I would normally churn through a book in a day, not skimming but reading. Mazower’s Dark Continent took 3 days and I’m now on my 3rd round, simply, I LOVE THIS BOOK. The premise is one that I’ve always found arduous to put into words: Our now perspective of history has little to do with the events that took place, the events that created what we now call history . . . Read the full article »»»»
There aren’t too many benefits of being over 35 years old, one standout that insures enjoyment is a remembrance of the 70′s. I can hear the cries now, sorry but I’m adamant, the 70′s WAS the style decade of the last century, just get to grips with it!
Starring: Ryan Gosling, Carey Mulligan, Bryan Cranston, Ron Perlman, Christina Hendricks, Oscar Isaac, Albert Brooks
Release Date: 16 September 2011
Director: Nicolas Winding Refn
Genre: Action, Thriller
We Rate Drive : ★★★★★ [thats 5 ot of 5]
Summary: ‘Drive’ is the story of a Hollywood stunt driver/mechanic – Gosling – who moonlights as the superlative getaway driver-for-hire in the gritty criminal underworld. He finds himself a target for some of LA’s most dangerous men after agreeing to aid the husband of his beautiful neighbor, Irene – Mulligan. When the job goes dangerously awry, the only way he can keep Irene and her son alive is to do what he does best – Drive!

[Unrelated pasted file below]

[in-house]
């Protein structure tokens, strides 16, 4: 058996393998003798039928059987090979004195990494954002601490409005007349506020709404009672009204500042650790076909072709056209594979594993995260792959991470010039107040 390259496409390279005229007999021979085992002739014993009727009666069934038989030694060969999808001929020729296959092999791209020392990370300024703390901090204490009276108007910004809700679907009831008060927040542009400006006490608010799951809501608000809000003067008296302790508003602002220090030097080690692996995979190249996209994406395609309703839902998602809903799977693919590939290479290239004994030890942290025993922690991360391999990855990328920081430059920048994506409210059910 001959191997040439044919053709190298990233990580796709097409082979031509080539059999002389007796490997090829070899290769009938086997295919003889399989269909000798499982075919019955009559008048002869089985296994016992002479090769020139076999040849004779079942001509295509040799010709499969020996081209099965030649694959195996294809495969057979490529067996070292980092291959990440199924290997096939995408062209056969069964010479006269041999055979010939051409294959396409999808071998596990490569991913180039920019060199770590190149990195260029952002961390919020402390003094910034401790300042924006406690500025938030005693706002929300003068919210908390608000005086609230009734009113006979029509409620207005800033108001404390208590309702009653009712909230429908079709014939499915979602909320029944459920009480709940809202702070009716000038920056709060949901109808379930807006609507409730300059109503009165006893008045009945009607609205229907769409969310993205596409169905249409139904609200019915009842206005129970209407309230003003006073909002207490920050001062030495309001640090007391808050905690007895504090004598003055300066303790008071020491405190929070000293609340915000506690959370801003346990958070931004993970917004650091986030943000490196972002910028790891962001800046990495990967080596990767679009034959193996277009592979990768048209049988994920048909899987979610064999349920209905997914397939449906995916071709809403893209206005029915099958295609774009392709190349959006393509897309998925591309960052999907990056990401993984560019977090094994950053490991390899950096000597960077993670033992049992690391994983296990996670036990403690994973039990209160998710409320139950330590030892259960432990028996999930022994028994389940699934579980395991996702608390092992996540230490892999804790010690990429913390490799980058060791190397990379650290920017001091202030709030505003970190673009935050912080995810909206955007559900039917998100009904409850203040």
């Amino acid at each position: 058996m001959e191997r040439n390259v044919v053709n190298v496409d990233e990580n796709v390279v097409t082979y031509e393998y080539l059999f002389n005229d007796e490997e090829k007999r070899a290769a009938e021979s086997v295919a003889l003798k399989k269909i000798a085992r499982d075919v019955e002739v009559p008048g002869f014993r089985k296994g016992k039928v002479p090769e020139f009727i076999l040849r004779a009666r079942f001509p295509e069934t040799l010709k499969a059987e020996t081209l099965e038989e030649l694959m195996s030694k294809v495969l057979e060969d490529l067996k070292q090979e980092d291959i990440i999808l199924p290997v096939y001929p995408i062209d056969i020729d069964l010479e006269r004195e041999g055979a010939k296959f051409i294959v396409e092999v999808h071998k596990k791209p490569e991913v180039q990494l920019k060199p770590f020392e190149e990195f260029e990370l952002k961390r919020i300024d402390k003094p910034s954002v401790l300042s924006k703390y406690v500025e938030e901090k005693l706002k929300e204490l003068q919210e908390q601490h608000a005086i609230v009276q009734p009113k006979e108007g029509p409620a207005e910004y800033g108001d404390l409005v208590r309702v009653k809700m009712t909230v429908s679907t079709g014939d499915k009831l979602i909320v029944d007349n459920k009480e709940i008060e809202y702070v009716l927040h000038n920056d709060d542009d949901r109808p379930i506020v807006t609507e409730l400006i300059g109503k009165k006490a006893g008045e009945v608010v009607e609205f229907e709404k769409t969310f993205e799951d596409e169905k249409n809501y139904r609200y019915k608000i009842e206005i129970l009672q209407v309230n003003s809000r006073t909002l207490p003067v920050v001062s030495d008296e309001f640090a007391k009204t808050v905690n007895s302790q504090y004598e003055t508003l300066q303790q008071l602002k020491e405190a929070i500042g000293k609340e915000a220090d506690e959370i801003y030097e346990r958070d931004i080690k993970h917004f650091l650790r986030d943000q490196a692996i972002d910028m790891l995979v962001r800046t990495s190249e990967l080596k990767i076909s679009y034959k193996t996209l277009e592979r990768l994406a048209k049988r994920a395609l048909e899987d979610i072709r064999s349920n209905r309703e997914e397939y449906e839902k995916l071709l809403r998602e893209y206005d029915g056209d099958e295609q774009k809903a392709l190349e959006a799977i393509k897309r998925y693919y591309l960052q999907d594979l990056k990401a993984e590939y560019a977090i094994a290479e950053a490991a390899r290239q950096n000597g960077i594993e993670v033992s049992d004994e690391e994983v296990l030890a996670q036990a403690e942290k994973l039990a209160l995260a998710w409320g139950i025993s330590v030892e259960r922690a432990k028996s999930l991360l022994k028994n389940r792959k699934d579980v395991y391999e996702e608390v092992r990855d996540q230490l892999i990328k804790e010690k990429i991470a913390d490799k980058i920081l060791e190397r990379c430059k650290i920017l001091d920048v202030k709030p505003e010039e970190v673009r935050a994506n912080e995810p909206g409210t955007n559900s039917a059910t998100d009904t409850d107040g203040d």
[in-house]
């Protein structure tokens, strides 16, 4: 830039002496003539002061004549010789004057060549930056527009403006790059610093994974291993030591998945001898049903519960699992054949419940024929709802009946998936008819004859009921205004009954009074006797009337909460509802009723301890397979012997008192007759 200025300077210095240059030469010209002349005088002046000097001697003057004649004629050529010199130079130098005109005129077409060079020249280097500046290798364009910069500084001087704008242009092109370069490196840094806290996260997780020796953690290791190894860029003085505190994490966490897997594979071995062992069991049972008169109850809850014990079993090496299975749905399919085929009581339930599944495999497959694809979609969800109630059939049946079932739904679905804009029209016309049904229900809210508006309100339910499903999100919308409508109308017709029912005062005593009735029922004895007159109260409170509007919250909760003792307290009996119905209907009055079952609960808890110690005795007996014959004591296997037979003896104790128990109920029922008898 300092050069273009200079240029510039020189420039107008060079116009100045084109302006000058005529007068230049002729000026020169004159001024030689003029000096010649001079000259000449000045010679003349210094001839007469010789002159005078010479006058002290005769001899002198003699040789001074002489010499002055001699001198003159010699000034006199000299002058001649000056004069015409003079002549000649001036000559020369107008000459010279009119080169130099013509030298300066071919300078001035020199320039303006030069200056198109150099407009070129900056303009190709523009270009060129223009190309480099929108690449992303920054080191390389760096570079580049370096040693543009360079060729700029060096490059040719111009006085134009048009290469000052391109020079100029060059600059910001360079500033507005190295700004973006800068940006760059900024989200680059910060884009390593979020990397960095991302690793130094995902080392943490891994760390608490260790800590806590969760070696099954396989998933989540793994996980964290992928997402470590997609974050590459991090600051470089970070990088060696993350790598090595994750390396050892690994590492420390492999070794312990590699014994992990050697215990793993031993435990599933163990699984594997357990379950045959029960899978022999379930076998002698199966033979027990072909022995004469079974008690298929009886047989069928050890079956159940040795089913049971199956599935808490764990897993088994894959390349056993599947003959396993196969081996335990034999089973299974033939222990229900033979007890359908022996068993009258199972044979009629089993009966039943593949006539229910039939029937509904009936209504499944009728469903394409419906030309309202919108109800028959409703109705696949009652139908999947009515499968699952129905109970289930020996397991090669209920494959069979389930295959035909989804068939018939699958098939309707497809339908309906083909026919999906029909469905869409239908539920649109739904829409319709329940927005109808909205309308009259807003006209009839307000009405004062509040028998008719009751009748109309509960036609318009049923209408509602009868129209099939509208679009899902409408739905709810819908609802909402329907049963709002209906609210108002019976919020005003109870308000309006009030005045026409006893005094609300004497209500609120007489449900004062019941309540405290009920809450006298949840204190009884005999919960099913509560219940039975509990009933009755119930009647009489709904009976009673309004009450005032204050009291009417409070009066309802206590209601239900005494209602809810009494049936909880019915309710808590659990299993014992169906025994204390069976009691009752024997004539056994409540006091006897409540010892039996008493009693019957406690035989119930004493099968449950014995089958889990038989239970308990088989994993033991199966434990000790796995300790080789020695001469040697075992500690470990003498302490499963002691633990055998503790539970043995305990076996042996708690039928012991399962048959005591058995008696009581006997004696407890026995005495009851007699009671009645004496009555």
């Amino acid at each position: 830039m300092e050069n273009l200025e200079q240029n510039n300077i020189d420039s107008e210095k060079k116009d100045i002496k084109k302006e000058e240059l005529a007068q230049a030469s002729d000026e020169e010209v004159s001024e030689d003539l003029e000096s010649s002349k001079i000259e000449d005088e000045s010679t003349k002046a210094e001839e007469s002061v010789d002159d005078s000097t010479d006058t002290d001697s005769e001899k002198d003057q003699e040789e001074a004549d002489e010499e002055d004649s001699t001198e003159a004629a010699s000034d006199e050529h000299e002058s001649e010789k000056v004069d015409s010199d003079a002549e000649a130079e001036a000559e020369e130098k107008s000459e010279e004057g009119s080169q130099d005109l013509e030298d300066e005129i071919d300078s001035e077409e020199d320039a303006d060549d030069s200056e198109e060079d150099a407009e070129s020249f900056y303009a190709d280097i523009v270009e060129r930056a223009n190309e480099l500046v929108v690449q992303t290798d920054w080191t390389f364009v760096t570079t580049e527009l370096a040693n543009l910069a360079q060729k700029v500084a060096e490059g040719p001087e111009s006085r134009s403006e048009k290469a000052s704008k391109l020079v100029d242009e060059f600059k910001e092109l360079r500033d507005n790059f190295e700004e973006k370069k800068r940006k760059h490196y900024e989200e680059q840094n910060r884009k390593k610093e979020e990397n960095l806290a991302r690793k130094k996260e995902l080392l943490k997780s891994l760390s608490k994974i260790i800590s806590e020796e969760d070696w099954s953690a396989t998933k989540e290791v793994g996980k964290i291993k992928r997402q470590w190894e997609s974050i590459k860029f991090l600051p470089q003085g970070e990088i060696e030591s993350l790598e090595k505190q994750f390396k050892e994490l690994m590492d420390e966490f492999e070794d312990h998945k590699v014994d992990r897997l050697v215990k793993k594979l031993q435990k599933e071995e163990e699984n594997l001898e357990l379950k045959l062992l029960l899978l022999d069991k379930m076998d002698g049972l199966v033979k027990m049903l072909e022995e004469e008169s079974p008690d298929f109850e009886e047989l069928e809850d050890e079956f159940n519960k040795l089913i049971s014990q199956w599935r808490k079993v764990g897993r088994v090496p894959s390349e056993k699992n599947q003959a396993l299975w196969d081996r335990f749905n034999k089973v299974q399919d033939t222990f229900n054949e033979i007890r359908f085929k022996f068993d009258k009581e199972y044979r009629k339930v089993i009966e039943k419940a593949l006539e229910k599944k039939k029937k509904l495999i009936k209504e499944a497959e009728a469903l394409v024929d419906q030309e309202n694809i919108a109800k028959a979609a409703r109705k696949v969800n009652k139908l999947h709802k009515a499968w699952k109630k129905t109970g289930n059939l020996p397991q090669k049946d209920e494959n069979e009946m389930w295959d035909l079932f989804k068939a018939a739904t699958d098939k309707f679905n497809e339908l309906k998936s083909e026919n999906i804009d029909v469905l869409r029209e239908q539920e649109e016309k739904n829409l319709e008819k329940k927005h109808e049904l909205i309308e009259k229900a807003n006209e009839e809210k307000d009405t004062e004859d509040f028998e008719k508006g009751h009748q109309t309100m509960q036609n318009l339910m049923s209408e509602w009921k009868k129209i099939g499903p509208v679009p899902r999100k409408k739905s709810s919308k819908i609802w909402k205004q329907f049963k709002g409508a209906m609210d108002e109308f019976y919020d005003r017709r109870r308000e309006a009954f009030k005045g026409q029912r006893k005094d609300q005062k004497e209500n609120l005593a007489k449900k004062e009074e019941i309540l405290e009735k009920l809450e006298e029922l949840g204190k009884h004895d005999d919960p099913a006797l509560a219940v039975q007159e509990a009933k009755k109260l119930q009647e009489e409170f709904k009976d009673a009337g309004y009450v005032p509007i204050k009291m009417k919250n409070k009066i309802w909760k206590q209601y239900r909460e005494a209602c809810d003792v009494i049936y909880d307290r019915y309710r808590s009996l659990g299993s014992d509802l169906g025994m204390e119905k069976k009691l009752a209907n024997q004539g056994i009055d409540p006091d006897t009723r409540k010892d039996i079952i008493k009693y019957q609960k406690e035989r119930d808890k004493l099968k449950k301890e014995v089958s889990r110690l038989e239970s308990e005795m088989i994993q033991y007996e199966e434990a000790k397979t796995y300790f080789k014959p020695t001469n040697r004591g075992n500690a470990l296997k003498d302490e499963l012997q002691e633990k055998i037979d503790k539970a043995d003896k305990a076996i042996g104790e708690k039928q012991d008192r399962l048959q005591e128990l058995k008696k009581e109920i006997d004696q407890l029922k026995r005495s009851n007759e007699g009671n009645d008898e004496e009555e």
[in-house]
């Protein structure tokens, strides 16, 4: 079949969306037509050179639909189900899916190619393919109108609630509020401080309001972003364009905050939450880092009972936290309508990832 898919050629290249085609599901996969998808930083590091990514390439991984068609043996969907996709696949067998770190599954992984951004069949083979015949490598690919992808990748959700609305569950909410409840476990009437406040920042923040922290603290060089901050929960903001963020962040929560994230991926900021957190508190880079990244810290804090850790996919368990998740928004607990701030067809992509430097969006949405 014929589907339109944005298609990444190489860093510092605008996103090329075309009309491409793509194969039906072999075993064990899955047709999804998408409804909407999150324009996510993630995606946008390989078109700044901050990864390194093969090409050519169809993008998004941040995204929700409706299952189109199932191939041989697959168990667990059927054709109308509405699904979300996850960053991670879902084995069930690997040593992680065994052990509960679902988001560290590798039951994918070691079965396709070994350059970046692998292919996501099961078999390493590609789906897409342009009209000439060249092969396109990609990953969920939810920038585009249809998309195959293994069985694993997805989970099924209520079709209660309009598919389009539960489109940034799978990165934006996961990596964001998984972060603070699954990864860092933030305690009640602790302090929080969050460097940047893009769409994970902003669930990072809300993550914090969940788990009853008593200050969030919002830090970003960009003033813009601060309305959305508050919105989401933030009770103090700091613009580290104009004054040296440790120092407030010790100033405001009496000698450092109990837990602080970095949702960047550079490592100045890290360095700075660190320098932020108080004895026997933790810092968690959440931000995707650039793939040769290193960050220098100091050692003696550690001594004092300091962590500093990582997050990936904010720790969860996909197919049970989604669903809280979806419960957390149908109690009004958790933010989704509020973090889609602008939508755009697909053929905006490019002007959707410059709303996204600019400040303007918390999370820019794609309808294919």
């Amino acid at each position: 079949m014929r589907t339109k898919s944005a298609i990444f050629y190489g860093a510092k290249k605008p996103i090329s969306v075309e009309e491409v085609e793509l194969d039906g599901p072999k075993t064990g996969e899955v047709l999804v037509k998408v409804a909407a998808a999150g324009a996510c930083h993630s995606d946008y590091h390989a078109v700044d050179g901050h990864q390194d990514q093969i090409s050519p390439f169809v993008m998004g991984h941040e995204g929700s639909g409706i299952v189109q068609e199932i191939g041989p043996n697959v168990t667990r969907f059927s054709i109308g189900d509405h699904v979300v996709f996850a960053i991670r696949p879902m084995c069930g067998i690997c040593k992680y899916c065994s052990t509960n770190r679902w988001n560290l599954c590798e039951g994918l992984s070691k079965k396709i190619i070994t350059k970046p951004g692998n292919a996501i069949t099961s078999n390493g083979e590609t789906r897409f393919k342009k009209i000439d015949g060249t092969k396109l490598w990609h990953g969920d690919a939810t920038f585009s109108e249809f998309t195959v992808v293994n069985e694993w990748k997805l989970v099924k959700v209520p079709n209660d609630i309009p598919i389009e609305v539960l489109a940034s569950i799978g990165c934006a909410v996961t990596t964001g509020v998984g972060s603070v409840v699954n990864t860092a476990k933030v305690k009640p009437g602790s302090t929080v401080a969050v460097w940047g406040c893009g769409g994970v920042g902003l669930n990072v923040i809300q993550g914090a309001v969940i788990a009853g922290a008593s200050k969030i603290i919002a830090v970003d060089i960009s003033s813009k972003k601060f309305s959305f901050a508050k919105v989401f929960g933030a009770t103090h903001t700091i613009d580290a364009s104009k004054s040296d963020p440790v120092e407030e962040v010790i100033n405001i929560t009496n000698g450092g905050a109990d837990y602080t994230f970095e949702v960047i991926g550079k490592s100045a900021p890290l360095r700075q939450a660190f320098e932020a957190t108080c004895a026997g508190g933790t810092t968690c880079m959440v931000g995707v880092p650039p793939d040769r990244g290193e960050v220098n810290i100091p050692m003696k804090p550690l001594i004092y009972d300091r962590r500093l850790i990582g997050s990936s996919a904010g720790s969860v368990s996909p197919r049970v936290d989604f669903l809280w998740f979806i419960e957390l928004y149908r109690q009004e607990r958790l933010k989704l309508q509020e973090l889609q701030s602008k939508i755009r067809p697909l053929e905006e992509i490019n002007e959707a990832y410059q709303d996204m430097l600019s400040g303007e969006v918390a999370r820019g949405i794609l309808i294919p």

Baron Wolman was the first-ever photographer for Rolling Stone magazine. During his three year tenure at the magazine he captured some of the biggest names in music. Since leaving Rolling Stone in 1970 he has focused on such diverse subjects as authors, fashionistas, professional sports, airplanes and bridges. A qualified pilot, he has also published several widely-praised collections of aerial photography and continues to exhibit his work around the world today.
September 17 – October 15, 2011
Blender Gallery & The Analogue Shoot Shop
16 Elizabeth St Paddington
Sydney NSW 2021
Featuring iconic rock shots from the 60’s and 70’s, The Rolling Stone Years tells the previously untold story behind the photographs of rock’s most fertile era. From Jimi Hendrix to Johnny Cash, from Miles Davis to The Who, one man’s camera captured the times that really were “a-Changing”: been there, done that, photographed it all. Read the full article »»»»